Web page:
Miniaturization and the highest precision are top goals for MDMs, especially for intricate components such as implants and surgical instruments. “Laser machining is gaining traction for its unparalleled precision in fabricating complex medical devices,” said Stephen Trinter, director of global sales and marketing for Pulse Technologies (recently acquired by Integer), a Quakertown, Pa.-based provider of custom machined components and assemblies for the medical device industry, now part of Integer Holdings, a global medical device outsource manufacturer. “For example, we are seeing an increased use of laser texturing to improve bond strength, especially on metal-to-plastic bonds. We are also using laser machining more often for small-hole drilling—beyond being able to achieve tight tolerances, laser machining can also provide extremely pristine burr-free holes.”

Automation of manufacturing equipment is a priority for MDMs and CMs. Automated processes also help with the shortage of workers and make the existing workforce more efficient by automating repetitive functions such as loading and unloading work, as well as some visual inspections. Machine controls are also getting smarter—“networking machines and integrating them with quality and business systems to keep the machines stable and efficient will continue to get easier,” said Zyjeski.

These advantages and efficiencies will lead to wider adoption of automation and robotics for “lights out” manufacturing—the ability to run highly automated production processes 24/7 with minimal human intervention, thereby improving efficiency and shortening time to market.

Sophisticated machining and laser equipment can also be used in creative ways to support individual therapies. “The ability to utilize CAD/CAM and multi-axis CNC equipment lasers to produce complex components in the structural heart disease segment, for example, has been significant and will continue to grow,” said Berg. “Utilizing nitinol, a thermal heat set formable material, has also been a significant reason the structural heart disease component has seen significant growth.”

As medical devices incorporate smaller and more intricate components, the need for micro-Swiss machining and 3D laser ablation has surged. To meet this increased demand, Resonetics, a Kettering, Ohio-based provider of advanced materials, product development, prototyping, and micro manufacturing for the medical device and life science markets, has developed its MICRABLATE technology, a 3D laser ablation process that transforms wire, tube, and sheet materials into micro-scale, precise components for delivery systems and implants. “We continue to develop complex five-axis CNC and micro-scale Swiss CNC machining for next-generation medical devices, particularly for neurovascular and ophthalmology sectors,” said Bob Baldino, director of strategic projects for Resonetics.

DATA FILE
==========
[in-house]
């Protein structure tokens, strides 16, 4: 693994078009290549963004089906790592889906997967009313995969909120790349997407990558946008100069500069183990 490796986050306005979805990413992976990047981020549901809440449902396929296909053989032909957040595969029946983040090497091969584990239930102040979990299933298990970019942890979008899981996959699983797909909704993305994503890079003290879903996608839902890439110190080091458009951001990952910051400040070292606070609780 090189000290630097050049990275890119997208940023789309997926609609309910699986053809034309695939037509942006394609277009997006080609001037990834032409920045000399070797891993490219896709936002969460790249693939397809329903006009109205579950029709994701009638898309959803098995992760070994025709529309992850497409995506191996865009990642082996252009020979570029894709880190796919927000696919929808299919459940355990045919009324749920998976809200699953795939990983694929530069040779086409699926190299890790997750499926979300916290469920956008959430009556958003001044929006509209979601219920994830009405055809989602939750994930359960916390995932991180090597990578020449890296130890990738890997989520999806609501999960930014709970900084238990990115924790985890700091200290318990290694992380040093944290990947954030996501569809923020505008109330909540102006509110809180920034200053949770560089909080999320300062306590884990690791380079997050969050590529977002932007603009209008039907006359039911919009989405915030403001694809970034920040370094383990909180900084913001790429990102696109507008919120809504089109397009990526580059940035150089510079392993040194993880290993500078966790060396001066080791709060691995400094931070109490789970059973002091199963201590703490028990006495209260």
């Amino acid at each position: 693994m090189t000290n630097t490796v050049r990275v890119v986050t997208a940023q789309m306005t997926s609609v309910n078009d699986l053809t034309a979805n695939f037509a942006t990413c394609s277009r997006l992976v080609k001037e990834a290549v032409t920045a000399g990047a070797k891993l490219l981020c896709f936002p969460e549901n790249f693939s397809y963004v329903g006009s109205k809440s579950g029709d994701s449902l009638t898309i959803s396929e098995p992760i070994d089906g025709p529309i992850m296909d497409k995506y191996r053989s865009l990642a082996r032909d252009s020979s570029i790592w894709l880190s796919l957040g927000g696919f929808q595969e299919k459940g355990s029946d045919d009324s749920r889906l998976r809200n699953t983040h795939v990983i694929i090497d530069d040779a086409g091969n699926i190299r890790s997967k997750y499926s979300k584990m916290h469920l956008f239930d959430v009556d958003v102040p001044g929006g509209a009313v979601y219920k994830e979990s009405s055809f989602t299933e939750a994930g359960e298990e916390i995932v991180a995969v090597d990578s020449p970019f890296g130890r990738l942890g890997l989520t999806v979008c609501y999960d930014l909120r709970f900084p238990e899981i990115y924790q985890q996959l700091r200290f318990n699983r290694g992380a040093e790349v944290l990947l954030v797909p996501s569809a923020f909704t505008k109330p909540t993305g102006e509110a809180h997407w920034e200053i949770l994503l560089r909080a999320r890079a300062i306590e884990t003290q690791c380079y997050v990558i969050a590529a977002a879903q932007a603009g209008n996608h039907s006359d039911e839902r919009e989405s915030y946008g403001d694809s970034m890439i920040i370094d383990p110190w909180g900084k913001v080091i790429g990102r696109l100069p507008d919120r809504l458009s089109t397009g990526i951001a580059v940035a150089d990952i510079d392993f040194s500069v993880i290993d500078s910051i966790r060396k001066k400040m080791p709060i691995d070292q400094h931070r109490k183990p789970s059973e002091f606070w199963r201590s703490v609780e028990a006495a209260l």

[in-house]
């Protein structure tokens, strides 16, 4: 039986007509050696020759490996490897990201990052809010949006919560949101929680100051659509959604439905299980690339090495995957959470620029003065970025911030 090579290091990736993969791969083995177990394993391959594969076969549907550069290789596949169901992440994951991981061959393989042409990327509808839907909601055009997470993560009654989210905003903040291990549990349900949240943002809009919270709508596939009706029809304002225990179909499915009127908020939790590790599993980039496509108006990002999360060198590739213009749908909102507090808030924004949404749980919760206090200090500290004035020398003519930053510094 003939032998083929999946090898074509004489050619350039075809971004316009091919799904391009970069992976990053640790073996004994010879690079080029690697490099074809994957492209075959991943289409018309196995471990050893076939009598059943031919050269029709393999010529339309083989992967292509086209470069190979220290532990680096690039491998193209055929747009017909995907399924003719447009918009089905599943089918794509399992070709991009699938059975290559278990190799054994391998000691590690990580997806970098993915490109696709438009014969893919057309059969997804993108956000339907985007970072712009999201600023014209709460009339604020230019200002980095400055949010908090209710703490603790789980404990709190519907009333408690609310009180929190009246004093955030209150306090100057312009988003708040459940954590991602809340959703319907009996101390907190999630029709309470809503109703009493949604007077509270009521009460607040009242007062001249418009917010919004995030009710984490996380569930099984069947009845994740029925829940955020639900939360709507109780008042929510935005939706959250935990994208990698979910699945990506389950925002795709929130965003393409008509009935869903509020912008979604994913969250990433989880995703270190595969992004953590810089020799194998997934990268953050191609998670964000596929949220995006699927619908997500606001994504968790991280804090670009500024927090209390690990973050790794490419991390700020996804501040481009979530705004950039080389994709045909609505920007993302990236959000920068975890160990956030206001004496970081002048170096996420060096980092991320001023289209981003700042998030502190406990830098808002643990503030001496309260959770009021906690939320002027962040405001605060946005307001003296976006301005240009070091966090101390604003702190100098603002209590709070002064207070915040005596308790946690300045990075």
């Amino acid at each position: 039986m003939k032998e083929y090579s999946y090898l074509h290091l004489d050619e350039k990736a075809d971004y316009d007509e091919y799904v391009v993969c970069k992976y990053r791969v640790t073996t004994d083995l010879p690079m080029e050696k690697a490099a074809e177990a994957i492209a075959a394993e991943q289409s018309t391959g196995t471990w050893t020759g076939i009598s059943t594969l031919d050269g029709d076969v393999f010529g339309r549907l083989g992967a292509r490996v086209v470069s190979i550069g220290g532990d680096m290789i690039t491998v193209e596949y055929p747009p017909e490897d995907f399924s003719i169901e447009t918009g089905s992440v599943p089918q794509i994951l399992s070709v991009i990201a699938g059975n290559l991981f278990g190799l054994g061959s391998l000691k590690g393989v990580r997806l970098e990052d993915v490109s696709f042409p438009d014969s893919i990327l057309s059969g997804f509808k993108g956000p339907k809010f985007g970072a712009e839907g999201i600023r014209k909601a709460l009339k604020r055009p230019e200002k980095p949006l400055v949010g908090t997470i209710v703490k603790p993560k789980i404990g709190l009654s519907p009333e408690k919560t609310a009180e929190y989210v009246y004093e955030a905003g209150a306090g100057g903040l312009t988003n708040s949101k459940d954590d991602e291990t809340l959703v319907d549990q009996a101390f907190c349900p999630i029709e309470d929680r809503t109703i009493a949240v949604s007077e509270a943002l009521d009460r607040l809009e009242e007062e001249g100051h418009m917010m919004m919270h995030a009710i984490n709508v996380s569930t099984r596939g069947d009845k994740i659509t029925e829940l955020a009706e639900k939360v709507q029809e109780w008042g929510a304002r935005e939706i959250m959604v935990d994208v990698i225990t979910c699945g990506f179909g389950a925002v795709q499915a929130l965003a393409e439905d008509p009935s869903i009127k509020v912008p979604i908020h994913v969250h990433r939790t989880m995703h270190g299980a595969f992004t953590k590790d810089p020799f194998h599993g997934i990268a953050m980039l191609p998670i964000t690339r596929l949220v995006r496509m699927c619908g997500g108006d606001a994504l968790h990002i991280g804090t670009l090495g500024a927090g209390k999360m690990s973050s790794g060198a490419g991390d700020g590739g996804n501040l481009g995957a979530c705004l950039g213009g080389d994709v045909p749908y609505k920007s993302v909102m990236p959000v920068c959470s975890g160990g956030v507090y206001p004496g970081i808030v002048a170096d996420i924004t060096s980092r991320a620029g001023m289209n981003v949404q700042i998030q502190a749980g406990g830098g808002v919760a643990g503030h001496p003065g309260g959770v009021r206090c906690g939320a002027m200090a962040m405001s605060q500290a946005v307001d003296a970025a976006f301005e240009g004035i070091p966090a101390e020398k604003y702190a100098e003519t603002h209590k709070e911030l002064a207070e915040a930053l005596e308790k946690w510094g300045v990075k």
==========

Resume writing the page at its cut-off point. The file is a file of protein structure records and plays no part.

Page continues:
What MDMs Want

Top priorities for MDMs are quality, speed, and total engagement with their CMs through a design for manufacturability (DFM) team approach. MDMs seek partners that have quick turnaround knowledge about materials and manufacturing processes, as well as the ability to support production manufacturing, R&D, and quality control. Other key considerations are risk management, efficient operations utilizing the Internet of Things (IoT), and cost controls.

Increasingly, MDMs expect their CM partners to have the skills and experience to cut intricate parts from a variety of materials to create high-precision micron-sized features with tight tolerances. MDMs want to team up with vendors that have strong material expertise and the ability to access a variety of materials. “For example, precious metals like platinum and iridium are commonly used to manufacture electrodes for medical devices,” said Trinter. “Machining such materials requires expertise due to their unique composition, material properties, and high cost.”